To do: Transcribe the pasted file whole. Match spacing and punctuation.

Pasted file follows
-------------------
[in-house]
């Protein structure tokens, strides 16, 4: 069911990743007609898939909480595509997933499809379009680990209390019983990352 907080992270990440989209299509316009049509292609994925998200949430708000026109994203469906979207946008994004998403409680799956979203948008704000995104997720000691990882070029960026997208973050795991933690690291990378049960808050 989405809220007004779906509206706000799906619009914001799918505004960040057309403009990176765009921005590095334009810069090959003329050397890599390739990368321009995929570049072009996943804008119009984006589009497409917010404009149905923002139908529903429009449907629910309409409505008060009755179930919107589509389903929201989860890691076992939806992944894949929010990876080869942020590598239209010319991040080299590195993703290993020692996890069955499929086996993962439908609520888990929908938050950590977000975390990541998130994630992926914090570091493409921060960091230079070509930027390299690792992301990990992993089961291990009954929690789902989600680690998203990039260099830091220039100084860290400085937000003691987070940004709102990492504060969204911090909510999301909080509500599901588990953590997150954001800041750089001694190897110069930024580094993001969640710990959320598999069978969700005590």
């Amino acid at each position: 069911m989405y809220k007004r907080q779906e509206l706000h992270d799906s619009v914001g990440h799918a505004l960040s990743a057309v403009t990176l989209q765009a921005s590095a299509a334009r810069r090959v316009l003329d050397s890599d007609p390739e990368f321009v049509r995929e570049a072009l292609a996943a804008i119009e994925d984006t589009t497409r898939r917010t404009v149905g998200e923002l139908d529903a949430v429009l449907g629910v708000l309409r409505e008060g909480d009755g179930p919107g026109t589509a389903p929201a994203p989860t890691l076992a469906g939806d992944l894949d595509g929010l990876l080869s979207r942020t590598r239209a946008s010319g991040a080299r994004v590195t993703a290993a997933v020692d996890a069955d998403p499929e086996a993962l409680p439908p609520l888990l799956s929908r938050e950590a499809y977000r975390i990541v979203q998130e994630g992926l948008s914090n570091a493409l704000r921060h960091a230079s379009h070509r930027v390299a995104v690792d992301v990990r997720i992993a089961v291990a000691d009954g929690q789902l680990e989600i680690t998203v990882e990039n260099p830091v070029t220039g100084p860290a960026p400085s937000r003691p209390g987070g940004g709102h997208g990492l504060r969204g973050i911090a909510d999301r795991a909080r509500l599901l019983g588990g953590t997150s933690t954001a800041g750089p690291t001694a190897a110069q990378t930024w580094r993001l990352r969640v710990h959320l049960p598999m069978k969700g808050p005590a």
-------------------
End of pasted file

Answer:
[in-house]
């Protein structure tokens, strides 16, 4: 069911990743007609898939909480595509997933499809379009680990209390019983990352 907080992270990440989209299509316009049509292609994925998200949430708000026109994203469906979207946008994004998403409680799956979203948008704000995104997720000691990882070029960026997208973050795991933690690291990378049960808050 989405809220007004779906509206706000799906619009914001799918505004960040057309403009990176765009921005590095334009810069090959003329050397890599390739990368321009995929570049072009996943804008119009984006589009497409917010404009149905923002139908529903429009449907629910309409409505008060009755179930919107589509389903929201989860890691076992939806992944894949929010990876080869942020590598239209010319991040080299590195993703290993020692996890069955499929086996993962439908609520888990929908938050950590977000975390990541998130994630992926914090570091493409921060960091230079070509930027390299690792992301990990992993089961291990009954929690789902989600680690998203990039260099830091220039100084860290400085937000003691987070940004709102990492504060969204911090909510999301909080509500599901588990953590997150954001800041750089001694190897110069930024580094993001969640710990959320598999069978969700005590």
């Amino acid at each position: 069911m989405y809220k007004r907080q779906e509206l706000h992270d799906s619009v914001g990440h799918a505004l960040s990743a057309v403009t990176l989209q765009a921005s590095a299509a334009r810069r090959v316009l003329d050397s890599d007609p390739e990368f321009v049509r995929e570049a072009l292609a996943a804008i119009e994925d984006t589009t497409r898939r917010t404009v149905g998200e923002l139908d529903a949430v429009l449907g629910v708000l309409r409505e008060g909480d009755g179930p919107g026109t589509a389903p929201a994203p989860t890691l076992a469906g939806d992944l894949d595509g929010l990876l080869s979207r942020t590598r239209a946008s010319g991040a080299r994004v590195t993703a290993a997933v020692d996890a069955d998403p499929e086996a993962l409680p439908p609520l888990l799956s929908r938050e950590a499809y977000r975390i990541v979203q998130e994630g992926l948008s914090n570091a493409l704000r921060h960091a230079s379009h070509r930027v390299a995104v690792d992301v990990r997720i992993a089961v291990a000691d009954g929690q789902l680990e989600i680690t998203v990882e990039n260099p830091v070029t220039g100084p860290a960026p400085s937000r003691p209390g987070g940004g709102h997208g990492l504060r969204g973050i911090a909510d999301r795991a909080r509500l599901l019983g588990g953590t997150s933690t954001a800041g750089p690291t001694a190897a110069q990378t930024w580094r993001l990352r969640v710990h959320l049960p598999m069978k969700g808050p005590a």